April 20, 2017 1:22 am
Updated: April 20, 2017 8:08 am

Baldrey: B.C. NDP opt to go big on major spending promises

NDP leader John Horgan has opted to roll the dice and go big when it comes to making lavish spending promises, writes Keith Baldrey.

THE CANADIAN PRESS/Chad Hipolito
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The current election campaign marks the first time in a long time that the election platforms of B.C.’s major political parties have differed so much in terms of philosophy and direction.

In each of the past several election campaigns, the NDP offered a slightly inflated version of the B.C. Liberal platform. The party has taken the ruling party’s budget, added a few bells and whistles and sprinkled it with some fancy imagery and then has sat back only to watch the electorate emit a collective yawn and allow the status quo to carry the day on voting day.

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Not so this time, and the party is hoping the dramatic change in direction will result in a much different election outcome.

READ MORE: What’s in BC Liberals’ election platform?

NDP leader John Horgan has opted to roll the dice and go big when it comes to making lavish spending promises. He has shucked off the constraints that come with relatively lower government spending and has instead embraced a position favoured by the NDP up until its electoral near-wipe out in 2001: big spending and tax hikes (albeit on corporations and high-income earners).

I suggested in this space some months ago that this is exactly the approach the NDP should adopt since it never wins when it simply copies the game plan of its chief political opponent. While I don’t think Horgan listened to me on this (there is no evidence he has ever cared a whit about any other ideas I have had) he has clearly decided to break with the recent past.

WATCH: B.C. party platforms

In some ways, his approach is similar to the one used successfully by NDP leader Glen Clark in the 1996 election. Then, as now, the NDP targeted the leader of the B.C. Liberals (rather than the party itself) as being beholden to corporations and rich donors (one of the key NDP themes in 1996 was “they’re Howe Street and we’re Main Street”, which could easily fit into the current campaign).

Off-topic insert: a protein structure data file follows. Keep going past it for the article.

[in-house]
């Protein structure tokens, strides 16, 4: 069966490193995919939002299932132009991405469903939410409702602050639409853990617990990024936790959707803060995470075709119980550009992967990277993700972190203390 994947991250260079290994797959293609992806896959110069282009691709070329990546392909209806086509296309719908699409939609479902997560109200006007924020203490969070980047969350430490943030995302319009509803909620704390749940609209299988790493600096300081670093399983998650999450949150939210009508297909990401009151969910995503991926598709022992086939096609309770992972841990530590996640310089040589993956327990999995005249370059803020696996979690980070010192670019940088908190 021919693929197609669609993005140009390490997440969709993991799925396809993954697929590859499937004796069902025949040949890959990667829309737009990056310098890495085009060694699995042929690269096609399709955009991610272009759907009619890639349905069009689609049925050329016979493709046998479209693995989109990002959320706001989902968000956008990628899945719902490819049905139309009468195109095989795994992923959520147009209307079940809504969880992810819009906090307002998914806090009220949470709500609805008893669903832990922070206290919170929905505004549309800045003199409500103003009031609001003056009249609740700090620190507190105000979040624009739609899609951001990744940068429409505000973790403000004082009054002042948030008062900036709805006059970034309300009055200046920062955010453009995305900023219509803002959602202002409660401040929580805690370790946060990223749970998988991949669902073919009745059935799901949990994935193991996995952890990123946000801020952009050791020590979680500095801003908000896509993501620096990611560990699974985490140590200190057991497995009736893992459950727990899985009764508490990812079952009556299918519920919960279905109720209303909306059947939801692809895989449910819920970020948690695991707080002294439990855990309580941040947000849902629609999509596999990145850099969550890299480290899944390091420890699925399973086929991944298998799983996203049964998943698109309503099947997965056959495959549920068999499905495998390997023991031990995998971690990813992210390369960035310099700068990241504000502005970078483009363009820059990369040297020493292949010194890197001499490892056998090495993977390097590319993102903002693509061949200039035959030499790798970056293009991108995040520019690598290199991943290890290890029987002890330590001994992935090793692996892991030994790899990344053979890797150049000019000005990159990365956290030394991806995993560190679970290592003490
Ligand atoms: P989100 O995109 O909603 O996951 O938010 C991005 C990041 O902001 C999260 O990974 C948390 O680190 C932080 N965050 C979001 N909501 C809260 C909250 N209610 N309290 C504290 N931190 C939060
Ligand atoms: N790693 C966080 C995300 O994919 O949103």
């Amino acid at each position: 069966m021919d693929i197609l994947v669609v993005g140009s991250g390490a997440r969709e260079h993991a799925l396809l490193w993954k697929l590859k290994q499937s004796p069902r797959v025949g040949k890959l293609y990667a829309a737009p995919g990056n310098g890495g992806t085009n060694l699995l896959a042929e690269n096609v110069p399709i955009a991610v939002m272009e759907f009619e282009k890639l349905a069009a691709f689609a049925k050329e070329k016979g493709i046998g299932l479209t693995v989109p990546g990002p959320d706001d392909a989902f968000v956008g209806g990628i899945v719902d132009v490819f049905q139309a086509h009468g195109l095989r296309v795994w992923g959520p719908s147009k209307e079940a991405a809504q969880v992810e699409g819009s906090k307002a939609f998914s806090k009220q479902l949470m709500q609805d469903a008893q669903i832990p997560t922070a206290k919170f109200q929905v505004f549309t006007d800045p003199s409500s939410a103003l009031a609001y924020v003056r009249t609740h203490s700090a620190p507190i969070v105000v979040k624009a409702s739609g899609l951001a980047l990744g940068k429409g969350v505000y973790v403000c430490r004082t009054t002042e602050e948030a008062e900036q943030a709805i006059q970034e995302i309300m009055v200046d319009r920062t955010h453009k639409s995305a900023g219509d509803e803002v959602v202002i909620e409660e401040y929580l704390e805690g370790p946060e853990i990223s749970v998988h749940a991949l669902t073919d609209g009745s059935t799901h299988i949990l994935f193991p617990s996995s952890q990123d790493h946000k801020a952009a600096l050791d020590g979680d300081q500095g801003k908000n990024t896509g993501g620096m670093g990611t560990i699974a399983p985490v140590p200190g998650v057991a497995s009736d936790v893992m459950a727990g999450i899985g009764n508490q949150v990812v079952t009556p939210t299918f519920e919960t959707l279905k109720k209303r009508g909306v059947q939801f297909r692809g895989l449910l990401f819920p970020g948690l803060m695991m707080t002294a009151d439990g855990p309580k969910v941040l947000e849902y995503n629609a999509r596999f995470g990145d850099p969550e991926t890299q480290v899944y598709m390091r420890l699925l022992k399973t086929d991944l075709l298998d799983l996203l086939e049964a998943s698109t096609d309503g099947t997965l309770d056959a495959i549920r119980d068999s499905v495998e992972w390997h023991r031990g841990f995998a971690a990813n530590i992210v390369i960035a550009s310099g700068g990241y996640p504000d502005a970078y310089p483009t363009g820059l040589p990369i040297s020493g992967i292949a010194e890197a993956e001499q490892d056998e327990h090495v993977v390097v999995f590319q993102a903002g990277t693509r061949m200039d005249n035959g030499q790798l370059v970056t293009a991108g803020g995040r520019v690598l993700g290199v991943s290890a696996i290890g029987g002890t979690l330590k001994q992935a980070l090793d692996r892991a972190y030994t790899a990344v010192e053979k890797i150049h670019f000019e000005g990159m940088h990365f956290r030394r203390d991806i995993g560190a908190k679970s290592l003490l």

READ MORE: BC election 2017: A look at promises made by BC Liberals, BC NDP and BC Green parties

Then, as now, the party targeted corporations and singled out banks for special tax hikes. Then, as now, it promised to freeze B.C. Hydro and ICBC rates.

It’s a populist, class-warfare strategy that has worked for the party in the past (well, sort of: the party won in 1991 and 1996 only because of a significant “split” in the centre-right vote).

Now, you can drive a truck through Horgan’s claim that his plan to get rid of all bridge tolls, to offer a $1,000 grant to post-secondary graduates, to find hundreds of millions of dollars of “wasteful spending” (a page right of the 1991 NDP platform under leader Mike Harcourt) and a number of other spending promises will still result in a balanced budget.

But I don’t think the NDP particularly care whether anyone thinks their plan will result in balanced budgets or not. The party is philosophically going in a different direction than balancing the books.

READ MORE: Full B.C. election coverage

Horgan signalled he was headed this way in an interview last year with Rob Shaw of The Vancouver Sun. In it, he dismissed the idea that governments should take the “austerity” approach no matter what the economic situation and left a strong impression that he favoured a more activist approach by a B.C. government.

His party’s position on budgeting is now in stark contrast to that of the B.C. Liberals, which have made “controlling government spending” one of the three main planks of their own election platform (the other two being cutting taxes and creating jobs).

The B.C. Liberals have adopted a steady-as-she goes approach, one that plays it very safe and assumes the nearly 800,000 people who voted for them four years ago will feel comfortable with this kind of game plan.

On the other hand, Horgan needs to grow his party’s vote, which trailed the B.C. Liberals by about 80,000 votes in 2013 so presumably he has realized he had to do something different.

I have no idea whether Horgan’s play will work on May 9. But at least he’s changed the conversation from the one that has characterized the last three elections, all of which turned out badly for his party.

Keith Baldrey is chief political reporter for Global BC

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